I’m talking with my coworkers in Madrid, and they casually mention how Americans are. You know, all of us, all the time—how we act (boorish), how we think (hint: we don’t), what we look like (obese), what we eat (hamburgers, fast food, and generally junk). My pulse quickens, and I feel the urge to say something, anything, because they are oh-so wrong. But what do I say? How can I not act like a know-it-all? Most importantly, how can I convince them that not all of us would choose a greasy hamburger as our last meal?
I enter into the local Mexican restaurant in my hometown. Someone I sort of know from high school sees me and quips, “Don’t you get enough of this kind of food in Spain?” Or I’m at a family gathering and someone mentions how much vacation Spaniards get, almost in a despairing way, as if that were the reason their economy is suffering. Here too, my pulse quickens, and I desperately search for the right combination of words to help them understand Spain, Spaniards, their way of life. It’s not all siestas and fiestas, though there is a fair amount of sunshine.
Being from the U.S. means I am its unofficial ambassador in various environments. My father-in-law is an endearingly curious man, who has an unending stream of questions about our lifestyle. Am I representative of the U.S., after all? I did choose to spend a year in another country instead of following the traditional path. I try my best to tell him about our way of life, as well as the common person’s, but I realize that I can only do so much, because I only know so much.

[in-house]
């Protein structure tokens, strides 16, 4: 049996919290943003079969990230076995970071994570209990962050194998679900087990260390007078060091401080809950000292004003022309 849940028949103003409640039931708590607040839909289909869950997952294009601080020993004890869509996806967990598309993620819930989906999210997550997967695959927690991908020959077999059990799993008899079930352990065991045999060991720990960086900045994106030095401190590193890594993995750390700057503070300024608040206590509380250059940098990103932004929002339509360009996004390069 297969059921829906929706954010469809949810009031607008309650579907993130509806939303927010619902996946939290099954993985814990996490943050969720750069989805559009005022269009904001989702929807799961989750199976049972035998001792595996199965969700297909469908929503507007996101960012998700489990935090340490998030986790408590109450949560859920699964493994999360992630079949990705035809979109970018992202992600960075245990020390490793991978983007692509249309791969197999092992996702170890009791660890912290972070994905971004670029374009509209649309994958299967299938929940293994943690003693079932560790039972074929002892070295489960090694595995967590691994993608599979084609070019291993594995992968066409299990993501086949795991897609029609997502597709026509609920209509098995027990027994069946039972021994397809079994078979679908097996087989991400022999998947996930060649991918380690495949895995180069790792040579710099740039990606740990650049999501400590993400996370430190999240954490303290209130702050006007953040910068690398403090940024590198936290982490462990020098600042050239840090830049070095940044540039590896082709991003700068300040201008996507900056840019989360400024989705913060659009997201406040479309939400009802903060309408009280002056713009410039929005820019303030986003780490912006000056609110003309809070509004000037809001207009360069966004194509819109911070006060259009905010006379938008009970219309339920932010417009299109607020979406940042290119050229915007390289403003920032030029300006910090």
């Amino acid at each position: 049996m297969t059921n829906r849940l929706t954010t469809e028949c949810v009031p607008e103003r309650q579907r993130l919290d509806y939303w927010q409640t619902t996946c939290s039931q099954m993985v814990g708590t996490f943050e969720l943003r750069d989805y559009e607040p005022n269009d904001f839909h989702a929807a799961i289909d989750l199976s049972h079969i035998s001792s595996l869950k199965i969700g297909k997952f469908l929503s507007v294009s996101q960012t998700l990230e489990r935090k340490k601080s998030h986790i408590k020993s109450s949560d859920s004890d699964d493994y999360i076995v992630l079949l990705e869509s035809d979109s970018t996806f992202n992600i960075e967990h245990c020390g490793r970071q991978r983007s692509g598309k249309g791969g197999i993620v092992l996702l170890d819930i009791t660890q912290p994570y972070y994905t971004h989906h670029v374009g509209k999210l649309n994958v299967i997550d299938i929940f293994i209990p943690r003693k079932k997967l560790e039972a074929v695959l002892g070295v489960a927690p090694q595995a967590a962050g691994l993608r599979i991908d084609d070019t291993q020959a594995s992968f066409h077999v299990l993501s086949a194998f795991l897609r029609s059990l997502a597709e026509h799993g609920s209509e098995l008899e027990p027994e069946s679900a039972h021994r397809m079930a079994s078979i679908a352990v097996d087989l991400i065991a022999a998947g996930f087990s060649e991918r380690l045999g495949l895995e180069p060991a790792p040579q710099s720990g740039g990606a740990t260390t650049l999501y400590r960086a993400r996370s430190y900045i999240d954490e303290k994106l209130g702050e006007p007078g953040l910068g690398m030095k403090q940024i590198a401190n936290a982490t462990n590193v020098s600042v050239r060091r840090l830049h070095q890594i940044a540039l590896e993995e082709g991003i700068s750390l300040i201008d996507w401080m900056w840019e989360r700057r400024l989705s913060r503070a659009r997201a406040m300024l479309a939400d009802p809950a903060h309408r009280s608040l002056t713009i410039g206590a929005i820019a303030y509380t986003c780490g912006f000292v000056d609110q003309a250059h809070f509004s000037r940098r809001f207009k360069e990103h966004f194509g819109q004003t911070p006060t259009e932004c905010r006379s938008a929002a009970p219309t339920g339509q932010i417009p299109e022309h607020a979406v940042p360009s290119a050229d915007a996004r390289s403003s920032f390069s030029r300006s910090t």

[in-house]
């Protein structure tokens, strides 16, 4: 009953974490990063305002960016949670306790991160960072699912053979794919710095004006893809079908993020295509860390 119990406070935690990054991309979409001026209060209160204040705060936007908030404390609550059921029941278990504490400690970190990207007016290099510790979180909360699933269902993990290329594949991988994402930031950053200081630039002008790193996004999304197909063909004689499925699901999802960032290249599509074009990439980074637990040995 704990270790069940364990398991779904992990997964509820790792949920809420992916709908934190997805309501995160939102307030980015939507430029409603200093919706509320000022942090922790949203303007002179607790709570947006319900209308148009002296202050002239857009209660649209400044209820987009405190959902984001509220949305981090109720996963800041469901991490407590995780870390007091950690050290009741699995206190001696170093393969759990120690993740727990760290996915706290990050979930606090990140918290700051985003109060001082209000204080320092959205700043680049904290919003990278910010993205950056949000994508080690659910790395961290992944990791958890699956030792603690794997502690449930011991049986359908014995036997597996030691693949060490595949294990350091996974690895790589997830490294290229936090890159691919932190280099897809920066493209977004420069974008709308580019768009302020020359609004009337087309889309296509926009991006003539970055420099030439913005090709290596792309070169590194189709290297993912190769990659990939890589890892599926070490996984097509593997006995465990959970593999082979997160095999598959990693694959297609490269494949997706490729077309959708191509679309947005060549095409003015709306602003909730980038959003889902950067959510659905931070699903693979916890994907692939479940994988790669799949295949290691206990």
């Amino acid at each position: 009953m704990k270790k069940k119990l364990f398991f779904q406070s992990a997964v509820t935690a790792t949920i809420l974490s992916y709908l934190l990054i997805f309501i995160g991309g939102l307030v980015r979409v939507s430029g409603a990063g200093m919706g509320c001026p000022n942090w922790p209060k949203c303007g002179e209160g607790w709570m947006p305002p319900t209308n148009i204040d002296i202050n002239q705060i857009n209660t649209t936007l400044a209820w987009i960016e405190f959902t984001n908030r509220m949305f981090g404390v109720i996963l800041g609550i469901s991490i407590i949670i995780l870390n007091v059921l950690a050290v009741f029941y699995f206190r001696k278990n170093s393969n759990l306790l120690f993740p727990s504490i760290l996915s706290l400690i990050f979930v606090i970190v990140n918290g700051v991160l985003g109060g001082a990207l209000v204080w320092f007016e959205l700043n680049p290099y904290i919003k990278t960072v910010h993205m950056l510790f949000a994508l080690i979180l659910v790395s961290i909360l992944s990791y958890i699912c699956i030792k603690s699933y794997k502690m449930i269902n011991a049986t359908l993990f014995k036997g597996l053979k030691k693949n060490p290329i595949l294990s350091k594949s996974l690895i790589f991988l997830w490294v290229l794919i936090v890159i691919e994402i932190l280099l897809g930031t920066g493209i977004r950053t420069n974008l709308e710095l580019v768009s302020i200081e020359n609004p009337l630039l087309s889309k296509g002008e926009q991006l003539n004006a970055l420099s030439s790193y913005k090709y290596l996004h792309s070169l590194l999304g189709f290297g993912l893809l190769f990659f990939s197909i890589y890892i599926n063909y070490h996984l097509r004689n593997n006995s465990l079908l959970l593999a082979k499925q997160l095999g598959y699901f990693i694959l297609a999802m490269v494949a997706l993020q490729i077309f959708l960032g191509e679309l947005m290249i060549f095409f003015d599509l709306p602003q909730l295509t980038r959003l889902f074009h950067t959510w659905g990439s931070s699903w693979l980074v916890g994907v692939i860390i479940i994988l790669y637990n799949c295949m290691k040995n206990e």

When I am in Spain, there is a part of me I feel only Mario understands. When I am in the U.S., there is a part of me that almost no one understands. I see things that are different, and then I compare them. Constantly. I see how we are not energy conscious in the States, and I wonder about it why that is so. I do not believe it is a personality characteristic; it’s not that simplistic. I see that in Spain people strive to be civil servants, to have a job for life, and I compare that to home—and no, I do not ascribe it to laziness.
Sometimes being an ambassador is tiring. Sometimes I do not want to tell you why we eat dinner at 7 p.m. or why you believe Americans don’t know anything about geography. I don’t want to explain why Spaniards don’t eat eggs for breakfast or why there are so many strikes. I’m not trying to be hostile. I just wish (sometimes) that I could return to a time when I wasn’t an ambassador for two countries. Unofficially. (It’d be nice to get some compensation, people! Ha.)
Right now, I’ve got my Spanish ambassador’s cap on, and I’m ready and willing to defend la patria, and I will get angry if you say soccer is inherently boring. Soon enough, though, it’ll be time to put my U.S. ambassador cap back on, as I return to my role as the foreigner.